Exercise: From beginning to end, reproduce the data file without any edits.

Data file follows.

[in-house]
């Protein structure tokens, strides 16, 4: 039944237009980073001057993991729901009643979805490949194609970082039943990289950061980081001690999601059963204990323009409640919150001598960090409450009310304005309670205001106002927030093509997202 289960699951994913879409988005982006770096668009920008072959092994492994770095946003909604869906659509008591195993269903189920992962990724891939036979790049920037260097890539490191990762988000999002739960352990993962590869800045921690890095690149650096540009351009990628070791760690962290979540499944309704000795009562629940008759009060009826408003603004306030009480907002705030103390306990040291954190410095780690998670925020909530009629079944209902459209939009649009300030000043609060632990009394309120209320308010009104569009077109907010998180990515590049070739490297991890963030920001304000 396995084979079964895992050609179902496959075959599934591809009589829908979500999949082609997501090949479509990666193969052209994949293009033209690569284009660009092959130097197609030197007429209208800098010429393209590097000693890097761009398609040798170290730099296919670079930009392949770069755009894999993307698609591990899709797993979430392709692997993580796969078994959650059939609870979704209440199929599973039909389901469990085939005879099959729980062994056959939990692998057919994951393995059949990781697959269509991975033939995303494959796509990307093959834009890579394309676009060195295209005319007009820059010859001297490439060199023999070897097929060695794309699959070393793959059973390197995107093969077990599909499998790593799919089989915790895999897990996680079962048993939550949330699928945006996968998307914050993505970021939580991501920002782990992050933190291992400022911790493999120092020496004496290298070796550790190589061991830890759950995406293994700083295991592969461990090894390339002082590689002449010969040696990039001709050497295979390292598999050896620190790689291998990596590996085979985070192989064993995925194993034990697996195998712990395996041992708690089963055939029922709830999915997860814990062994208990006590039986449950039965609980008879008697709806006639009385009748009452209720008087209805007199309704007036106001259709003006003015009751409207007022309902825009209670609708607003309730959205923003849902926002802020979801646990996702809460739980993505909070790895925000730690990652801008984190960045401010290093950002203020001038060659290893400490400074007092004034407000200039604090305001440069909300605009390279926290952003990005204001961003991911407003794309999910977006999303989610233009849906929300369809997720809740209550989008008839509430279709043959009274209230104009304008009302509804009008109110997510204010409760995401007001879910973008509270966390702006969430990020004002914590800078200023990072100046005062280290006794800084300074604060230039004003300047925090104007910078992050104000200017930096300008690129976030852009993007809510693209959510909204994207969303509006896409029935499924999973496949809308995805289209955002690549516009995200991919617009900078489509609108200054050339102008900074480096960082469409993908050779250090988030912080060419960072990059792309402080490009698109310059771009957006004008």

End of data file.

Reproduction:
[in-house]
């Protein structure tokens, strides 16, 4: 039944237009980073001057993991729901009643979805490949194609970082039943990289950061980081001690999601059963204990323009409640919150001598960090409450009310304005309670205001106002927030093509997202 289960699951994913879409988005982006770096668009920008072959092994492994770095946003909604869906659509008591195993269903189920992962990724891939036979790049920037260097890539490191990762988000999002739960352990993962590869800045921690890095690149650096540009351009990628070791760690962290979540499944309704000795009562629940008759009060009826408003603004306030009480907002705030103390306990040291954190410095780690998670925020909530009629079944209902459209939009649009300030000043609060632990009394309120209320308010009104569009077109907010998180990515590049070739490297991890963030920001304000 396995084979079964895992050609179902496959075959599934591809009589829908979500999949082609997501090949479509990666193969052209994949293009033209690569284009660009092959130097197609030197007429209208800098010429393209590097000693890097761009398609040798170290730099296919670079930009392949770069755009894999993307698609591990899709797993979430392709692997993580796969078994959650059939609870979704209440199929599973039909389901469990085939005879099959729980062994056959939990692998057919994951393995059949990781697959269509991975033939995303494959796509990307093959834009890579394309676009060195295209005319007009820059010859001297490439060199023999070897097929060695794309699959070393793959059973390197995107093969077990599909499998790593799919089989915790895999897990996680079962048993939550949330699928945006996968998307914050993505970021939580991501920002782990992050933190291992400022911790493999120092020496004496290298070796550790190589061991830890759950995406293994700083295991592969461990090894390339002082590689002449010969040696990039001709050497295979390292598999050896620190790689291998990596590996085979985070192989064993995925194993034990697996195998712990395996041992708690089963055939029922709830999915997860814990062994208990006590039986449950039965609980008879008697709806006639009385009748009452209720008087209805007199309704007036106001259709003006003015009751409207007022309902825009209670609708607003309730959205923003849902926002802020979801646990996702809460739980993505909070790895925000730690990652801008984190960045401010290093950002203020001038060659290893400490400074007092004034407000200039604090305001440069909300605009390279926290952003990005204001961003991911407003794309999910977006999303989610233009849906929300369809997720809740209550989008008839509430279709043959009274209230104009304008009302509804009008109110997510204010409760995401007001879910973008509270966390702006969430990020004002914590800078200023990072100046005062280290006794800084300074604060230039004003300047925090104007910078992050104000200017930096300008690129976030852009993007809510693209959510909204994207969303509006896409029935499924999973496949809308995805289209955002690549516009995200991919617009900078489509609108200054050339102008900074480096960082469409993908050779250090988030912080060419960072990059792309402080490009698109310059771009957006004008």